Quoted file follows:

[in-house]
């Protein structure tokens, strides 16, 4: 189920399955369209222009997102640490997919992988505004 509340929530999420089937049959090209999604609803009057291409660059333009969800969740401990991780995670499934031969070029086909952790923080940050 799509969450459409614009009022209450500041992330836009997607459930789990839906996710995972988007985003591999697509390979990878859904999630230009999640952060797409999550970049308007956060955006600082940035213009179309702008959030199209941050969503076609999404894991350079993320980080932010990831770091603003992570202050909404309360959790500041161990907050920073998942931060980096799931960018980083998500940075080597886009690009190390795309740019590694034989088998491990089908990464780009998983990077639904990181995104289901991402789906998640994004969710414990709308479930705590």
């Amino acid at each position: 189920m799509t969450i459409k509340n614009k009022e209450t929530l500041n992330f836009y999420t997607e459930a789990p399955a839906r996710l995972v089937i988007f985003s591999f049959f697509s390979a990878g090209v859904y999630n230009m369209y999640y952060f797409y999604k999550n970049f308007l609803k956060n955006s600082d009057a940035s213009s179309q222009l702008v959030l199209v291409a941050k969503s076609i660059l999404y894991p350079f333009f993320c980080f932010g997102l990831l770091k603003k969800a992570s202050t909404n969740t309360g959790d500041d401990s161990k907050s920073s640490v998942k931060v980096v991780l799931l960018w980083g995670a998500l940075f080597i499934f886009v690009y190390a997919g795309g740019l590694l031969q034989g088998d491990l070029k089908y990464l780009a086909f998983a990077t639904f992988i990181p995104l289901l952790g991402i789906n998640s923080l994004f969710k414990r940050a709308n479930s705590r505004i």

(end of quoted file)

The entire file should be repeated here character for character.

[in-house]
């Protein structure tokens, strides 16, 4: 189920399955369209222009997102640490997919992988505004 509340929530999420089937049959090209999604609803009057291409660059333009969800969740401990991780995670499934031969070029086909952790923080940050 799509969450459409614009009022209450500041992330836009997607459930789990839906996710995972988007985003591999697509390979990878859904999630230009999640952060797409999550970049308007956060955006600082940035213009179309702008959030199209941050969503076609999404894991350079993320980080932010990831770091603003992570202050909404309360959790500041161990907050920073998942931060980096799931960018980083998500940075080597886009690009190390795309740019590694034989088998491990089908990464780009998983990077639904990181995104289901991402789906998640994004969710414990709308479930705590």
């Amino acid at each position: 189920m799509t969450i459409k509340n614009k009022e209450t929530l500041n992330f836009y999420t997607e459930a789990p399955a839906r996710l995972v089937i988007f985003s591999f049959f697509s390979a990878g090209v859904y999630n230009m369209y999640y952060f797409y999604k999550n970049f308007l609803k956060n955006s600082d009057a940035s213009s179309q222009l702008v959030l199209v291409a941050k969503s076609i660059l999404y894991p350079f333009f993320c980080f932010g997102l990831l770091k603003k969800a992570s202050t909404n969740t309360g959790d500041d401990s161990k907050s920073s640490v998942k931060v980096v991780l799931l960018w980083g995670a998500l940075f080597i499934f886009v690009y190390a997919g795309g740019l590694l031969q034989g088998d491990l070029k089908y990464l780009a086909f998983a990077t639904f992988i990181p995104l289901l952790g991402i789906n998640s923080l994004f969710k414990r940050a709308n479930s705590r505004i």